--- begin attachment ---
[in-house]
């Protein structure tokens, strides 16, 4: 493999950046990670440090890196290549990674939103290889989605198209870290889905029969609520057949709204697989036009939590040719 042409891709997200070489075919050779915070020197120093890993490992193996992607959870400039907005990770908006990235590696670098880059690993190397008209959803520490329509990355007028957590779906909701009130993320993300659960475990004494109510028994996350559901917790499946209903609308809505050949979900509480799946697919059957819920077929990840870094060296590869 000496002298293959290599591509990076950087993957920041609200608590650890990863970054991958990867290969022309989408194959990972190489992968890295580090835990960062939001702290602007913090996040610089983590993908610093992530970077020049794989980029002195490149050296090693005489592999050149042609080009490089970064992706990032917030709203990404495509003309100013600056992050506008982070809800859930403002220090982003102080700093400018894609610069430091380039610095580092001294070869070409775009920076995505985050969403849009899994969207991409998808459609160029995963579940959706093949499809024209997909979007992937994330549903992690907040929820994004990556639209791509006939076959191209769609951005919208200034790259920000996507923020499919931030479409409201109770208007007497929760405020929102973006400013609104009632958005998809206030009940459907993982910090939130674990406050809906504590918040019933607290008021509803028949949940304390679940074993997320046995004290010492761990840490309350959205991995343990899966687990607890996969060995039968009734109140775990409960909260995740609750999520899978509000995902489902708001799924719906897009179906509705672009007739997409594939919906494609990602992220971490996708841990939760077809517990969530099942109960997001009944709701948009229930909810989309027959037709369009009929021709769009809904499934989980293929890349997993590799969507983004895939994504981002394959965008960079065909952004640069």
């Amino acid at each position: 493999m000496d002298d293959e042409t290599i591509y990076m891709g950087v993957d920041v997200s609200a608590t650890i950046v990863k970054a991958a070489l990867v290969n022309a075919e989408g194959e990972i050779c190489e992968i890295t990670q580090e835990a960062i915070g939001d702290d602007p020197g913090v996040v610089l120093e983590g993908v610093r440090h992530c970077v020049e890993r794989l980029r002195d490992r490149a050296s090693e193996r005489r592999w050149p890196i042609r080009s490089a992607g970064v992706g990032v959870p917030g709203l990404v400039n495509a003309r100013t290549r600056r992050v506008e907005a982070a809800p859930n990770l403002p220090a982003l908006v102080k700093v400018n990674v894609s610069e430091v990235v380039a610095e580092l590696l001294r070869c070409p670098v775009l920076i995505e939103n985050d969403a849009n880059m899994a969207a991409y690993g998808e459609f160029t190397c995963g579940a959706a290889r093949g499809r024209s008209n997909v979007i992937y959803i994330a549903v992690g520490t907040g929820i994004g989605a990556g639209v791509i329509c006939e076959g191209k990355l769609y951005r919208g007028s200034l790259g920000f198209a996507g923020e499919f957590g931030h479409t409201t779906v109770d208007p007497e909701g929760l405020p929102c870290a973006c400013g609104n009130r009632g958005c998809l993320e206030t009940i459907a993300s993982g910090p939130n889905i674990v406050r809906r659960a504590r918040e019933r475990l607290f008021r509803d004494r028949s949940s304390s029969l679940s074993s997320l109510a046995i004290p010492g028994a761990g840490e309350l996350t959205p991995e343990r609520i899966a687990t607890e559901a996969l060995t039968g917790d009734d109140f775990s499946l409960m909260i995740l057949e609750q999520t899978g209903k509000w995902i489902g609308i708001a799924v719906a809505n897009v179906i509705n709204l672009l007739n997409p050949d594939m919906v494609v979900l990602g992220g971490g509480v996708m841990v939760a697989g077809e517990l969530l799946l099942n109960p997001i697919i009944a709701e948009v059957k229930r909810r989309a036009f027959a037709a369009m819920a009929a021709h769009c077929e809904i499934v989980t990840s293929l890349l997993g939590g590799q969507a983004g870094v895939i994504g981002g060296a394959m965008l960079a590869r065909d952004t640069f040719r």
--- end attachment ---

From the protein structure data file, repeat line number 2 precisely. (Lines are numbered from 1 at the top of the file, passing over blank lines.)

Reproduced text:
């Protein structure tokens, strides 16, 4: 493999950046990670440090890196290549990674939103290889989605198209870290889905029969609520057949709204697989036009939590040719 042409891709997200070489075919050779915070020197120093890993490992193996992607959870400039907005990770908006990235590696670098880059690993190397008209959803520490329509990355007028957590779906909701009130993320993300659960475990004494109510028994996350559901917790499946209903609308809505050949979900509480799946697919059957819920077929990840870094060296590869 000496002298293959290599591509990076950087993957920041609200608590650890990863970054991958990867290969022309989408194959990972190489992968890295580090835990960062939001702290602007913090996040610089983590993908610093992530970077020049794989980029002195490149050296090693005489592999050149042609080009490089970064992706990032917030709203990404495509003309100013600056992050506008982070809800859930403002220090982003102080700093400018894609610069430091380039610095580092001294070869070409775009920076995505985050969403849009899994969207991409998808459609160029995963579940959706093949499809024209997909979007992937994330549903992690907040929820994004990556639209791509006939076959191209769609951005919208200034790259920000996507923020499919931030479409409201109770208007007497929760405020929102973006400013609104009632958005998809206030009940459907993982910090939130674990406050809906504590918040019933607290008021509803028949949940304390679940074993997320046995004290010492761990840490309350959205991995343990899966687990607890996969060995039968009734109140775990409960909260995740609750999520899978509000995902489902708001799924719906897009179906509705672009007739997409594939919906494609990602992220971490996708841990939760077809517990969530099942109960997001009944709701948009229930909810989309027959037709369009009929021709769009809904499934989980293929890349997993590799969507983004895939994504981002394959965008960079065909952004640069």